Imports of feed materials to Turkey are complicated by Turkey's biosafety law and the slow approval for GE-crops for feed use in Turkey, which can hold up shipments and increase costs and risks for importers. Turkey needs around 15 MMT of compound feed for dairy cow feeding while the production was around 9 MMT in 2015. For last 10 years, there has also been limited production of forage crops and oilseeds.

Consumption:

Rising household income has increased the demand for protein-based food in Turkey for many years. There has been meat supply deficiency in Turkey. While red meat consumption (including pork meat) is around 60 kg in EU countries, red meat consumption per capita in Turkey is estimated at 13.7 kg in 2015 – of this beef has a 90 percent share. Since pork meat is not consumed in Turkey, red meat needs are met by beef and sheep meat. Broiler meat consumption has a 60 percent share of the total consumed meat in Turkey. However, lamb consumption is quite small, and MinFAL believes that there is a need to encourage the public to consumer more lamb.

Trade:

Total beef import in 2017 is forecasted to remain the same as in 2016. Turkey imported 25 thousand CWT beef (carcass and boneless) in 2015 and it is also expected to remain the same in 2016. Beef imports are considered MinFAL's additional measure to reduce beef prices in Turkey. For many years, Turkey banned meat, poultry, and slaughter and feeder cattle imports. However, since 2010, tight supplies due to drought and poor management have led to the Government occasionally and temporarily opening the market for meat as well as feeder and slaughter cattle.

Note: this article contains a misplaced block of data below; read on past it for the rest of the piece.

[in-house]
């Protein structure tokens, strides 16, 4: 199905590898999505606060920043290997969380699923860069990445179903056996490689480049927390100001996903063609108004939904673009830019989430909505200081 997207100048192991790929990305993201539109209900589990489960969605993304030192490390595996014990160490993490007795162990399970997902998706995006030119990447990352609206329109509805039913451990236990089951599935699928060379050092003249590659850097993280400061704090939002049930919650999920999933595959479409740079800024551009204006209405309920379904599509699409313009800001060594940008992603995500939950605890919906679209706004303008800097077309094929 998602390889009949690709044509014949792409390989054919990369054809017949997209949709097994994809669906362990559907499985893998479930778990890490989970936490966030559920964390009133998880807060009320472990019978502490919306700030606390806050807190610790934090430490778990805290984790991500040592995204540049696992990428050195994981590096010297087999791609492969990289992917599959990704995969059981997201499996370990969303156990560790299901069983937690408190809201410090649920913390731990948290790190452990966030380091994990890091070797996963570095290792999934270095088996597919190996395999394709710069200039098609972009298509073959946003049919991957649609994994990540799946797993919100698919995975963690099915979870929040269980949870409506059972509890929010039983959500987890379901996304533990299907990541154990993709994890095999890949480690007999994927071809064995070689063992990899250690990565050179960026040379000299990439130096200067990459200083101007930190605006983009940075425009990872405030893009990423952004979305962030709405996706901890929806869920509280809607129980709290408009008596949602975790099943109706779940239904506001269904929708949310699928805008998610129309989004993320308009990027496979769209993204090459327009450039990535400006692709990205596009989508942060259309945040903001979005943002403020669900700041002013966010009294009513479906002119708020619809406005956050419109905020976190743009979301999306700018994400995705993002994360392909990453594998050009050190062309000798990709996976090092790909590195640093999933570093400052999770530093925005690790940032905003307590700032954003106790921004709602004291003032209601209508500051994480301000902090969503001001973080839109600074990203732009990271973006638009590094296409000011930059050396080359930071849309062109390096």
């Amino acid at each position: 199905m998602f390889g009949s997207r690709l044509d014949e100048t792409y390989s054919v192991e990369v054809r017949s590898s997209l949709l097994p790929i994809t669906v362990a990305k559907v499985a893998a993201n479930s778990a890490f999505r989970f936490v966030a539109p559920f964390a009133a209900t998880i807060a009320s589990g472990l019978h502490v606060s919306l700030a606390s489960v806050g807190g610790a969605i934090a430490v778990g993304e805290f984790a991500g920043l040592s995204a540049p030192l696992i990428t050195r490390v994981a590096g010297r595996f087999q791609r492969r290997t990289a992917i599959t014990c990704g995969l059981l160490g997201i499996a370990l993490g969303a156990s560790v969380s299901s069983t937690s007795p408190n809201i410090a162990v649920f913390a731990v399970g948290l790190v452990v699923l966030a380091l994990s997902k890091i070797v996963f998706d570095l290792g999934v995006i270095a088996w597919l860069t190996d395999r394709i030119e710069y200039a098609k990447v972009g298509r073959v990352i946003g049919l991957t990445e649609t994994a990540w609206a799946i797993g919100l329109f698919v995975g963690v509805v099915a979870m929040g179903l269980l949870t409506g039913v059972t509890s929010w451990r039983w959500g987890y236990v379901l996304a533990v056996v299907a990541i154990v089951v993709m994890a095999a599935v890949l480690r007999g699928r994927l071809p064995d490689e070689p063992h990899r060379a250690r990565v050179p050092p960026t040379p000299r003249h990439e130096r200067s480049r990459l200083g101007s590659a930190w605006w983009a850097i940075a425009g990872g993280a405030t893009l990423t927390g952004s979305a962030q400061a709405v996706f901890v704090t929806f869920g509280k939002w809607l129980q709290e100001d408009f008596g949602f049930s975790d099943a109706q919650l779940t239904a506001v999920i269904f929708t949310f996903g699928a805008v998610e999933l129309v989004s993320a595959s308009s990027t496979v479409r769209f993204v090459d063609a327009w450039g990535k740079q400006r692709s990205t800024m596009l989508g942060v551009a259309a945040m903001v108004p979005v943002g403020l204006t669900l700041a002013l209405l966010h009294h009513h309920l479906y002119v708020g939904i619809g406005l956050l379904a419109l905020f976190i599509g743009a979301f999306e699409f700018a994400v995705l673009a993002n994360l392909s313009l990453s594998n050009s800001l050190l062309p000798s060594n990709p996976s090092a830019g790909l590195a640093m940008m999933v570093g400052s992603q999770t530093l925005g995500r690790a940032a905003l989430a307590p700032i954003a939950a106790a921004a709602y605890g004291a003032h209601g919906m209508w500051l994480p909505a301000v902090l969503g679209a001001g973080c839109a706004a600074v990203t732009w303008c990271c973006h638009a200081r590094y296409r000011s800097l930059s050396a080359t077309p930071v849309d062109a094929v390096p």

With the Council of Ministers' decision published on 4/8/2016, only ESK has been granted the right to import 15,000 MT (product weight) of meat (HS code 0201) with zero percent customs tax by December 31, 2016, though this did not include any information on which countries this meat can be sourced from. In August of this year, ESK just opened another tender from EU countries and Bosnia and Herzegovina for 5,000 MT (product weight). ESK sells those imported beef (as carcass to wholesalers or as processed meat to final customers) from its franchising markets in Turkey.

Although there has not been any written restriction by the government per se for the private sector to import meat, the custom tax implemented is 100 percent, which has proved prohibitive because meat imported with this tax would not be competitive in the market.

Production, Supply and Demand Data Statistics:

Meat, Beef and Veal

2015

2016

2017

Market Begin Year

Jan 2015

Jan 2016

Jan 2017

India

USDA

New

USDA

New

USDA

New

Official

Post

Official

Post

Official

Post

Slaughter (Reference)

37000

37000

3

8500

38500

0

39500

Beginning Stocks

0

0

0

0

0

0

Production

4100

4100

4300

4300

0

4400

Total Imports

0

0

0

0

0

0

Total Supply

4100

4100

4300

4300

0

4400

Total Exports

1806

1806

1950

1950

0

2000

Human Dom. Cons.

2294

2294

2350

2350

0

2400

Other Use, Losses

0

0

0

0

0

0

Total Dom.

2294

2294

2350

2350

0

2400

Ending Stocks

0

0

0

0

0

0

Total Distribution

4100

4100

4300

4300

0

4400